By PIYANUT TUMNUKASETCHAI,
THE BAN METTA Juvenile Remand Home organised a family rehabilitation activity yesterday for 84 juveniles recently apprehended for street racing in Bangkok under the "Ratchapreuk Model" operation.
It is hoped the “positive reinforcing” rehabilitation camp will result in the youths refraining from indulging vice and getting involved in street racing again. The family day marked the completion of the camp.
Bangkok Juvenile Observation and Protection chief Srinara Krainarar explained that the 84 youths aged 15-18 were part of 108 youths rounded up last Sunday for street racing.
Dozens of them were students, so the court granted them bail to minimise the impact on their schooling.
Officials will speedily conclude reports so police can file them with public prosecutors in 30 days, Srinara said.
He said a study found various factors motivated youths to street race including family issues, teenage recklessness, and stress from de-facto relationships.
Advanced technology like smart-phones and chat applications made it easier for a large number of youths to gather for racing, he said, meaning arrests were not a to-the-root solution.
Space should be provided for youths to spend time together constructively, he said.
Srinara said getting youths to live and work on better discipline together at the camp helped boost positive interactions and allowed them to get to know one another, so the chance of fights occurring was reduced.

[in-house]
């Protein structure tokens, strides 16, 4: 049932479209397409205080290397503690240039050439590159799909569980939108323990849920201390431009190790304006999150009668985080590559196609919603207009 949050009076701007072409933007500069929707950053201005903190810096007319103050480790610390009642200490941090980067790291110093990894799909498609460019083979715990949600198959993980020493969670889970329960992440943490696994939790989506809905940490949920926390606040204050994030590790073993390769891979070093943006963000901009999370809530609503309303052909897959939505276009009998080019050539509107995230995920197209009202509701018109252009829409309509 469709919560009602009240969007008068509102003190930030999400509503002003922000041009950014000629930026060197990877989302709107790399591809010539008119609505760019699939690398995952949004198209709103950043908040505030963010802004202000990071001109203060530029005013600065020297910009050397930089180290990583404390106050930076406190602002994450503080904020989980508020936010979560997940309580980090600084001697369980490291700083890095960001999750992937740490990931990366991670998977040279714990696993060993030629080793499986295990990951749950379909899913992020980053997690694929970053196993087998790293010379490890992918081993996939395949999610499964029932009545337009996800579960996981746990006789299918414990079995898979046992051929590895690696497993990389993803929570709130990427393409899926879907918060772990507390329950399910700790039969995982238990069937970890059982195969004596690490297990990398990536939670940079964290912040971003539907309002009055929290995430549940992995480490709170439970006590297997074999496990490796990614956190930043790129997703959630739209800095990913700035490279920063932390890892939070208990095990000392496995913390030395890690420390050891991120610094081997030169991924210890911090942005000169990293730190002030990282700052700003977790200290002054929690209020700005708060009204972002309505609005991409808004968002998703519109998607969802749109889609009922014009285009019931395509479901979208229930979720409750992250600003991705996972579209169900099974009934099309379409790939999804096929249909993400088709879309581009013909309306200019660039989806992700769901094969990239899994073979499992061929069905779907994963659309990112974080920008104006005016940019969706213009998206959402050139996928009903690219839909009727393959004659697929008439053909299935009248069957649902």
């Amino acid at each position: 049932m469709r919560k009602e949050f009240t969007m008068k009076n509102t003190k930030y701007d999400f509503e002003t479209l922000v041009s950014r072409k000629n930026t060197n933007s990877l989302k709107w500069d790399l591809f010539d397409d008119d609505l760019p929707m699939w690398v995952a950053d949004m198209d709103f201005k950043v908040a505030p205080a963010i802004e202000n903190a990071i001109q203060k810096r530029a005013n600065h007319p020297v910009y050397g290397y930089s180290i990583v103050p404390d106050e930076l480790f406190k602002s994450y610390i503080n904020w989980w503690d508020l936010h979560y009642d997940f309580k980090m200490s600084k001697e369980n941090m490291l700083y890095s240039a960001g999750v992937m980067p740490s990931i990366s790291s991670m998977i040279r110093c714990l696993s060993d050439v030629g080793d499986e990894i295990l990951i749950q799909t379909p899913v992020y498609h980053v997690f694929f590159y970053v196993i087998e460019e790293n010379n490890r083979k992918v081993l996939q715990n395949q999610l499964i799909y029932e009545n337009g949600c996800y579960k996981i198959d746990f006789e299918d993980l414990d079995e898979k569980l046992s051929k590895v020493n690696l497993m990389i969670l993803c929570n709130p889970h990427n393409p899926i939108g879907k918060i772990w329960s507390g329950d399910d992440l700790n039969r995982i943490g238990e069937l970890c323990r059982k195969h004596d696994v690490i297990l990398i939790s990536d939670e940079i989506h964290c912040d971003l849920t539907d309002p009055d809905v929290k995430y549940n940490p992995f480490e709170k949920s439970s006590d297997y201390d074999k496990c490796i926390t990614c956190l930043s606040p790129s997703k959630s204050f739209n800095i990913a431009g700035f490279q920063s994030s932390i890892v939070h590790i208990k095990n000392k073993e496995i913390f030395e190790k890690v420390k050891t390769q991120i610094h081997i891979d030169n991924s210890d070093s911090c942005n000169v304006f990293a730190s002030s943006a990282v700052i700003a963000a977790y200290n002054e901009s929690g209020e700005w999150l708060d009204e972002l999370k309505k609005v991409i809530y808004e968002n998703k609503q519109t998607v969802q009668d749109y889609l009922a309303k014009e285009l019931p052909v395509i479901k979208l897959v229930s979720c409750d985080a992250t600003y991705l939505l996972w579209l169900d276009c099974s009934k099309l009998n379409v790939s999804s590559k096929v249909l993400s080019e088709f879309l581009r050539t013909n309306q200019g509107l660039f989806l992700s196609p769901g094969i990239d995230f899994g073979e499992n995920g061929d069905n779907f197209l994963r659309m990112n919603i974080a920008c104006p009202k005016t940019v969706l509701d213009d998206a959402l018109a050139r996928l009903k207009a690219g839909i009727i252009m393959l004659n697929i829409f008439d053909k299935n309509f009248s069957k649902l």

However, he said the families of some of the offenders were too angry and refused to join the family rehabilitation day and that might increase the risk to the youths re-offending.
During yesterday’s activity, a youth said he was scared when he got caught and after joining the camp, where he was disciplined and revealed what drove him to race, he felt homesick and remorse for disappointing his parents.
“I will not street race again. I will focus on my work and won’t go out after 10pm because the law prohibits that,” he said.
A nurse reported the results of health assessments on some of the attending youths. Only seven didn’t use drugs or smoke, while 11 were smokers, 10 drinkers, and three smoked and drank. Another nine drank, smoked and used at least one kind of illicit substance, with parents urged to enter those youths into drug rehabilitation programmes.
In related news, some 200 young street racers caused traffic congestion early yesterday morning after blocking parts of Bangkok’s Vibhavadi-Rangsit Road and Lat Phrao intersection up to the Din Daeng triangle.
The incident was caught on camera and circulated on Thai social media.
Many social media users said the daring activity was conducted in defiance of the Ratchapreuk Model and wondered why the pre-dawn race didn’t attract the attention of local police.
But police spokesman Lt-General Prawut Thawornsiri said officers chased the youths away and set up checkpoints.
However he said the youngsters popped up elsewhere so police pressed on until they dispersed.
Police would not punish local officers as they had tried their best, he said, adding that police would set up checkpoints regularly and add the potential of jail terms for busted street racer as an extra deterrent.
Another Ratchapreuk Model operation would be conducted soon.